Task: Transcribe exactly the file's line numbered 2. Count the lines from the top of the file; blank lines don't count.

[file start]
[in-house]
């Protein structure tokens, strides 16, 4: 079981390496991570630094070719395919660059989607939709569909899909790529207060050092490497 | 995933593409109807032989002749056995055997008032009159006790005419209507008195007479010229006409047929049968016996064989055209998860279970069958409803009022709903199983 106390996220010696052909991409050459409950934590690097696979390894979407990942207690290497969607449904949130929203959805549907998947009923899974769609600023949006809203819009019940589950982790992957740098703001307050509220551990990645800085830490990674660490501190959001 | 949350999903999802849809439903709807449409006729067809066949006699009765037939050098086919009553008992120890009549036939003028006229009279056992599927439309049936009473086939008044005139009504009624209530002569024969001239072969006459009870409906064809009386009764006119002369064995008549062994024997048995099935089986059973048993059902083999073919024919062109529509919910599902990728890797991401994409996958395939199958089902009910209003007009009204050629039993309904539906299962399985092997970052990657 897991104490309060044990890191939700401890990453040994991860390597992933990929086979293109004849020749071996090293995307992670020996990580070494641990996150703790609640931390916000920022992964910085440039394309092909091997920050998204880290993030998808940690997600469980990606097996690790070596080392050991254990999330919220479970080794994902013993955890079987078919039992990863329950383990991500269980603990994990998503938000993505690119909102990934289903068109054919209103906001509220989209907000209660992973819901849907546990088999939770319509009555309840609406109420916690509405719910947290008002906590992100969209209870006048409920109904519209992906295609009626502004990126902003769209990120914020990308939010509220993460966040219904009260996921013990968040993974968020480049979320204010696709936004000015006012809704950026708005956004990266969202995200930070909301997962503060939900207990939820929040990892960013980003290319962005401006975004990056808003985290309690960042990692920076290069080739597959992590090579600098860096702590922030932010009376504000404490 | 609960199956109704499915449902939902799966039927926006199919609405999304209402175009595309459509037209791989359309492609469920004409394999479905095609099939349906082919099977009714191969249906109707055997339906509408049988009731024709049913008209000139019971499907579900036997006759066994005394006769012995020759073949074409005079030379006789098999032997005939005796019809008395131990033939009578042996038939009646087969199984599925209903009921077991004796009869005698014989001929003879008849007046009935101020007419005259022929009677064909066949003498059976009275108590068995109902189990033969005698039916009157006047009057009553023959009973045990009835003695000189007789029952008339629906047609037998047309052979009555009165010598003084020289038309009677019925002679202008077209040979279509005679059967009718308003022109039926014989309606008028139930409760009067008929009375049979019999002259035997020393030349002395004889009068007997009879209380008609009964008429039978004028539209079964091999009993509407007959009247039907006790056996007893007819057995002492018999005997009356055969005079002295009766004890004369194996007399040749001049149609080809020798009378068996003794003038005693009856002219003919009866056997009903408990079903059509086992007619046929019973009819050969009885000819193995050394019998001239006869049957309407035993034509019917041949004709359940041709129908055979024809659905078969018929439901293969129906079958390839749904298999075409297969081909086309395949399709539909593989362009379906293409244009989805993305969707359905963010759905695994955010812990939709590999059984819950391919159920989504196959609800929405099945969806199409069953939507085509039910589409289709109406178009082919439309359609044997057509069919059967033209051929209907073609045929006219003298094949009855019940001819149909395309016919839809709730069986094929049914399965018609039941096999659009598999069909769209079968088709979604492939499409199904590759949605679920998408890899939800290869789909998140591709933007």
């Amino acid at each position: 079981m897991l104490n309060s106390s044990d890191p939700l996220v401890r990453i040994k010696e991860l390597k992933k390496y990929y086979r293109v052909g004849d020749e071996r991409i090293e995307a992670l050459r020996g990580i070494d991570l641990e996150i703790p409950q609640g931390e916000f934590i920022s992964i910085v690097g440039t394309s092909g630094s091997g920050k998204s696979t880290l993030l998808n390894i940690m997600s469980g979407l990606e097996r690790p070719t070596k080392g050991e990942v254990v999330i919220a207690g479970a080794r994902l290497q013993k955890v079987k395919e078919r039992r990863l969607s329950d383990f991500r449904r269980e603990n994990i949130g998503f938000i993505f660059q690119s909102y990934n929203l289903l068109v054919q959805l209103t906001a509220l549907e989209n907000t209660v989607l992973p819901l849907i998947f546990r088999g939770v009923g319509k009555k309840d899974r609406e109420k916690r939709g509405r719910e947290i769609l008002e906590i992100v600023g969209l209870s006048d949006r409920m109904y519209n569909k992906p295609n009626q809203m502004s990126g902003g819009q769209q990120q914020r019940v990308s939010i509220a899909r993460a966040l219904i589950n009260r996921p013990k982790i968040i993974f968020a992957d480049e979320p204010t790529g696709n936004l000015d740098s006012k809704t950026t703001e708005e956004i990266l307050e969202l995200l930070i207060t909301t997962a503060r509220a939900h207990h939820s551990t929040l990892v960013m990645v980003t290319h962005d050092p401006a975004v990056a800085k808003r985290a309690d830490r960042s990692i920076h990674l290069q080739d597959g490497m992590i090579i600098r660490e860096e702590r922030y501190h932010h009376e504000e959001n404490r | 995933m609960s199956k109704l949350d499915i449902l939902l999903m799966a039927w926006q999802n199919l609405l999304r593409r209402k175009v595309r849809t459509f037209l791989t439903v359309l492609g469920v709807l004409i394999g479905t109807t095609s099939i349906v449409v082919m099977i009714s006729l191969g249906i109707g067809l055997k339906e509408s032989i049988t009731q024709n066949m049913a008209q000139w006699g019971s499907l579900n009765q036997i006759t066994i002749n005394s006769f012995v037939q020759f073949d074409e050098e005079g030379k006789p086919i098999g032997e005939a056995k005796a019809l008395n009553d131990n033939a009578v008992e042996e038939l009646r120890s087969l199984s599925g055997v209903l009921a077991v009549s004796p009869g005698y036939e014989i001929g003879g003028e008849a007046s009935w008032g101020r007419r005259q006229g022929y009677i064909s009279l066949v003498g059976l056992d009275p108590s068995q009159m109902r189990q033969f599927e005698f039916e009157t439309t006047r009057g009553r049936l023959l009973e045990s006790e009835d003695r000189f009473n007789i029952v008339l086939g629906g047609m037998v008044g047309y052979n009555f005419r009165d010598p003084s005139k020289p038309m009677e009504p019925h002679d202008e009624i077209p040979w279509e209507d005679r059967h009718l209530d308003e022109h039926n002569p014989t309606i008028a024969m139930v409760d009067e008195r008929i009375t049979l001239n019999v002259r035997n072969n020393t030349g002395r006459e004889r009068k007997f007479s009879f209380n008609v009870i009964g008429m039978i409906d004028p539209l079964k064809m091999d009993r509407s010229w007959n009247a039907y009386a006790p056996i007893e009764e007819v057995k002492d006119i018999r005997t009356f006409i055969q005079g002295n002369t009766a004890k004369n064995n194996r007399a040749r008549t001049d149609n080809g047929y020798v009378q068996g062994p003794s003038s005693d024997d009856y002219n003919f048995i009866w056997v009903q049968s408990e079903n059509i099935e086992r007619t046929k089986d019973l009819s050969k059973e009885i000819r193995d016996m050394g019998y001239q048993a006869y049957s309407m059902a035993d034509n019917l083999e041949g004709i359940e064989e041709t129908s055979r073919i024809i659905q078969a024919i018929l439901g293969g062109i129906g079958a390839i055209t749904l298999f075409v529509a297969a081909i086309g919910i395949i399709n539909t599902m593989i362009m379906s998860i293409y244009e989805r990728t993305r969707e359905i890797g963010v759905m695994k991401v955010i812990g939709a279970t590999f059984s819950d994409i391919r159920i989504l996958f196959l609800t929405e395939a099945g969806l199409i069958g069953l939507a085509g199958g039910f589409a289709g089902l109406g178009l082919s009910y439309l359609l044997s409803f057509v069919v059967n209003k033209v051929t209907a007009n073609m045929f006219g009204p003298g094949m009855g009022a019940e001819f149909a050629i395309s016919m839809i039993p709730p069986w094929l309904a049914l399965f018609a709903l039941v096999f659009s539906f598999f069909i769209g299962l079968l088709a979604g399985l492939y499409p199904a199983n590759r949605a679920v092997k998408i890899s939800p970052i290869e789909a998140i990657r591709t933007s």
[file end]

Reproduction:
């Protein structure tokens, strides 16, 4: 079981390496991570630094070719395919660059989607939709569909899909790529207060050092490497 | 995933593409109807032989002749056995055997008032009159006790005419209507008195007479010229006409047929049968016996064989055209998860279970069958409803009022709903199983 106390996220010696052909991409050459409950934590690097696979390894979407990942207690290497969607449904949130929203959805549907998947009923899974769609600023949006809203819009019940589950982790992957740098703001307050509220551990990645800085830490990674660490501190959001 | 949350999903999802849809439903709807449409006729067809066949006699009765037939050098086919009553008992120890009549036939003028006229009279056992599927439309049936009473086939008044005139009504009624209530002569024969001239072969006459009870409906064809009386009764006119002369064995008549062994024997048995099935089986059973048993059902083999073919024919062109529509919910599902990728890797991401994409996958395939199958089902009910209003007009009204050629039993309904539906299962399985092997970052990657 897991104490309060044990890191939700401890990453040994991860390597992933990929086979293109004849020749071996090293995307992670020996990580070494641990996150703790609640931390916000920022992964910085440039394309092909091997920050998204880290993030998808940690997600469980990606097996690790070596080392050991254990999330919220479970080794994902013993955890079987078919039992990863329950383990991500269980603990994990998503938000993505690119909102990934289903068109054919209103906001509220989209907000209660992973819901849907546990088999939770319509009555309840609406109420916690509405719910947290008002906590992100969209209870006048409920109904519209992906295609009626502004990126902003769209990120914020990308939010509220993460966040219904009260996921013990968040993974968020480049979320204010696709936004000015006012809704950026708005956004990266969202995200930070909301997962503060939900207990939820929040990892960013980003290319962005401006975004990056808003985290309690960042990692920076290069080739597959992590090579600098860096702590922030932010009376504000404490 | 609960199956109704499915449902939902799966039927926006199919609405999304209402175009595309459509037209791989359309492609469920004409394999479905095609099939349906082919099977009714191969249906109707055997339906509408049988009731024709049913008209000139019971499907579900036997006759066994005394006769012995020759073949074409005079030379006789098999032997005939005796019809008395131990033939009578042996038939009646087969199984599925209903009921077991004796009869005698014989001929003879008849007046009935101020007419005259022929009677064909066949003498059976009275108590068995109902189990033969005698039916009157006047009057009553023959009973045990009835003695000189007789029952008339629906047609037998047309052979009555009165010598003084020289038309009677019925002679202008077209040979279509005679059967009718308003022109039926014989309606008028139930409760009067008929009375049979019999002259035997020393030349002395004889009068007997009879209380008609009964008429039978004028539209079964091999009993509407007959009247039907006790056996007893007819057995002492018999005997009356055969005079002295009766004890004369194996007399040749001049149609080809020798009378068996003794003038005693009856002219003919009866056997009903408990079903059509086992007619046929019973009819050969009885000819193995050394019998001239006869049957309407035993034509019917041949004709359940041709129908055979024809659905078969018929439901293969129906079958390839749904298999075409297969081909086309395949399709539909593989362009379906293409244009989805993305969707359905963010759905695994955010812990939709590999059984819950391919159920989504196959609800929405099945969806199409069953939507085509039910589409289709109406178009082919439309359609044997057509069919059967033209051929209907073609045929006219003298094949009855019940001819149909395309016919839809709730069986094929049914399965018609039941096999659009598999069909769209079968088709979604492939499409199904590759949605679920998408890899939800290869789909998140591709933007």